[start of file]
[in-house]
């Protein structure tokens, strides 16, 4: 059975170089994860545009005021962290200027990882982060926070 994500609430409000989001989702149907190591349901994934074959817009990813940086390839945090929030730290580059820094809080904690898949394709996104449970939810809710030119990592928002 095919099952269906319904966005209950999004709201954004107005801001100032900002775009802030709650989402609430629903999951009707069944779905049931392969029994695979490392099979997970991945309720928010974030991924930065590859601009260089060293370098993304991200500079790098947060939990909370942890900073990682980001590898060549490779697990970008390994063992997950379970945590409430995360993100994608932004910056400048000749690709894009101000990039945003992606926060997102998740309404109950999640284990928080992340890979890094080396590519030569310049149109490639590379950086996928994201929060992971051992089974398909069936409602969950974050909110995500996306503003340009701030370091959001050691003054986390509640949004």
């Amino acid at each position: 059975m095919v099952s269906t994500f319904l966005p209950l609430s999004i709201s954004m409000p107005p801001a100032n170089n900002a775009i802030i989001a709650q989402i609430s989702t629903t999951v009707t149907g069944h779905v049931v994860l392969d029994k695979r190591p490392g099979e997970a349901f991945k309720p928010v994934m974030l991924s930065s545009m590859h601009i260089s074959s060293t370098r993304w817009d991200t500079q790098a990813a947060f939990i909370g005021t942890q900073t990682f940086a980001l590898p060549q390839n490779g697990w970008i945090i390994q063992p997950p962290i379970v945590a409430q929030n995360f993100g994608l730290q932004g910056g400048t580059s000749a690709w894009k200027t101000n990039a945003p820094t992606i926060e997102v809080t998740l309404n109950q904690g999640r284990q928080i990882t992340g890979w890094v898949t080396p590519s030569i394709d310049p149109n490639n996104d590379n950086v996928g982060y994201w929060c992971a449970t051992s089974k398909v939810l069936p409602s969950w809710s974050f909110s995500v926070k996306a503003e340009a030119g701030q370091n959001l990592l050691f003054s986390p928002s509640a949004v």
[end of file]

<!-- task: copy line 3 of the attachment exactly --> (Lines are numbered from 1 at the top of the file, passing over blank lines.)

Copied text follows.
């Amino acid at each position: 059975m095919v099952s269906t994500f319904l966005p209950l609430s999004i709201s954004m409000p107005p801001a100032n170089n900002a775009i802030i989001a709650q989402i609430s989702t629903t999951v009707t149907g069944h779905v049931v994860l392969d029994k695979r190591p490392g099979e997970a349901f991945k309720p928010v994934m974030l991924s930065s545009m590859h601009i260089s074959s060293t370098r993304w817009d991200t500079q790098a990813a947060f939990i909370g005021t942890q900073t990682f940086a980001l590898p060549q390839n490779g697990w970008i945090i390994q063992p997950p962290i379970v945590a409430q929030n995360f993100g994608l730290q932004g910056g400048t580059s000749a690709w894009k200027t101000n990039a945003p820094t992606i926060e997102v809080t998740l309404n109950q904690g999640r284990q928080i990882t992340g890979w890094v898949t080396p590519s030569i394709d310049p149109n490639n996104d590379n950086v996928g982060y994201w929060c992971a449970t051992s089974k398909v939810l069936p409602s969950w809710s974050f909110s995500v926070k996306a503003e340009a030119g701030q370091n959001l990592l050691f003054s986390p928002s509640a949004v």